Saturday, March 20, 2010

The School of Love, March 20


IT is easy to read what St. Teresa is said to have written:
"Let nothing trouble thee, let nothing annoy thee; all things pass away."
It is easy for those who are at peace them­selves to preach to others the importance of not suffering themselves to be troubled.

Even to ourselves, in our moments of consolation, or in our times of courage and resolution, it is easy to make up our minds that from this hour we will not let ourselves be troubled any more.

Trouble is so opposed, peace of mind is so inculcated by all spiritual writers, that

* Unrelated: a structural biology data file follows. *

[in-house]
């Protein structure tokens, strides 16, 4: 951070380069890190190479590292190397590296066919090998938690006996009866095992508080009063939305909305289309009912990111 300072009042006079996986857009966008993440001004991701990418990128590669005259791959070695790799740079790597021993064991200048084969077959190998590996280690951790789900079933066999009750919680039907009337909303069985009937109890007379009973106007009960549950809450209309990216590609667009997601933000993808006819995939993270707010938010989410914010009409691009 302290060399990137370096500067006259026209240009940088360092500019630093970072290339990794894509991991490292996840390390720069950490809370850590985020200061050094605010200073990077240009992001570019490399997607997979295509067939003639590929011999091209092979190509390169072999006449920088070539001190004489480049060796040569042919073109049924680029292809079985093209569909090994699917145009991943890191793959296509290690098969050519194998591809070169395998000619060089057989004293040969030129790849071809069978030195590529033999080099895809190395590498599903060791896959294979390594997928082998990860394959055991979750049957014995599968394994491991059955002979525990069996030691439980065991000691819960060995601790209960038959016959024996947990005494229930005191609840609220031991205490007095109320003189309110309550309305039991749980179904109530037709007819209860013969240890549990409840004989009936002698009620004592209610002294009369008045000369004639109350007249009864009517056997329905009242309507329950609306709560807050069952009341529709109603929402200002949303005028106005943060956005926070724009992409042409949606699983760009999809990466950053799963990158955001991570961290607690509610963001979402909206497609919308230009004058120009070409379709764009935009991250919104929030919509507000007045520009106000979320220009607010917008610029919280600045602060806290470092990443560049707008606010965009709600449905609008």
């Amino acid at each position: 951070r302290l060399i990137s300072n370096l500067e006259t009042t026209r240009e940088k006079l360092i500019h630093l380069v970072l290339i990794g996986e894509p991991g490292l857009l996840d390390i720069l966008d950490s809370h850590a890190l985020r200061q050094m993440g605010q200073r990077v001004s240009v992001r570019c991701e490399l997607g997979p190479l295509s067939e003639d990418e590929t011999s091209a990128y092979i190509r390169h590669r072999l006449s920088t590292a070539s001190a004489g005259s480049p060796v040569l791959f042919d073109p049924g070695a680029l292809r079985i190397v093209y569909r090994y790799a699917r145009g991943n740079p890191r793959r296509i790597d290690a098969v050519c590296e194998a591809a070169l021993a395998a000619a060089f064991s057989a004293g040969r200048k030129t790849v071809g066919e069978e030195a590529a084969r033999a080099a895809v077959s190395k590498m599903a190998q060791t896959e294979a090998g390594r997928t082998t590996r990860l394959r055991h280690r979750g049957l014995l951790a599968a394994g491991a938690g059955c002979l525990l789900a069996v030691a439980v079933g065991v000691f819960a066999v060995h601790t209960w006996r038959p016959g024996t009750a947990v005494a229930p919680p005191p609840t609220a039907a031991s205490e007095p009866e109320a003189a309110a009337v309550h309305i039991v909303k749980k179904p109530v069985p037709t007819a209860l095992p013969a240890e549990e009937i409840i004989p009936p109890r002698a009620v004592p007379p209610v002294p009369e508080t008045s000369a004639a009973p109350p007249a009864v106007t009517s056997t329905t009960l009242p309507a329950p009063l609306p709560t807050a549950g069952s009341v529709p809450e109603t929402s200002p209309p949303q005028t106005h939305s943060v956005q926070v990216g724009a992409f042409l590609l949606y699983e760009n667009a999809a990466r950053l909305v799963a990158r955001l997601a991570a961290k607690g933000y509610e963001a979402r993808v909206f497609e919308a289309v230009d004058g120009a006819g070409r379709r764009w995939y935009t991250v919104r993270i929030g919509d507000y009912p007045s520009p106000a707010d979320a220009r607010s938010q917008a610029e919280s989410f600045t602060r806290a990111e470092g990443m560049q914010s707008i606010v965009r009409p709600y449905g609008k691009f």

we almost come to think that there is something wrong in being troubled; and often enough, perhaps always, some of us actually measure our spiritual state by the degree of peace or of trouble that reigns within our souls.

This may be very well as a gauge to a cer­tain extent, and with a certain class of people; but for many, perhaps for the great majority, it contains a great fallacy.

Without any doubt it is a life time of trouble - I mean internal trouble, and not merely external difficulties­ that has been the salvation and perfection of many....

[continued tonorrow]
From The School of Love and Other Essays
by The Most Reverend Alban Goodier, S.J.
Burns, Oates, & Washburn, Ltd. 1918

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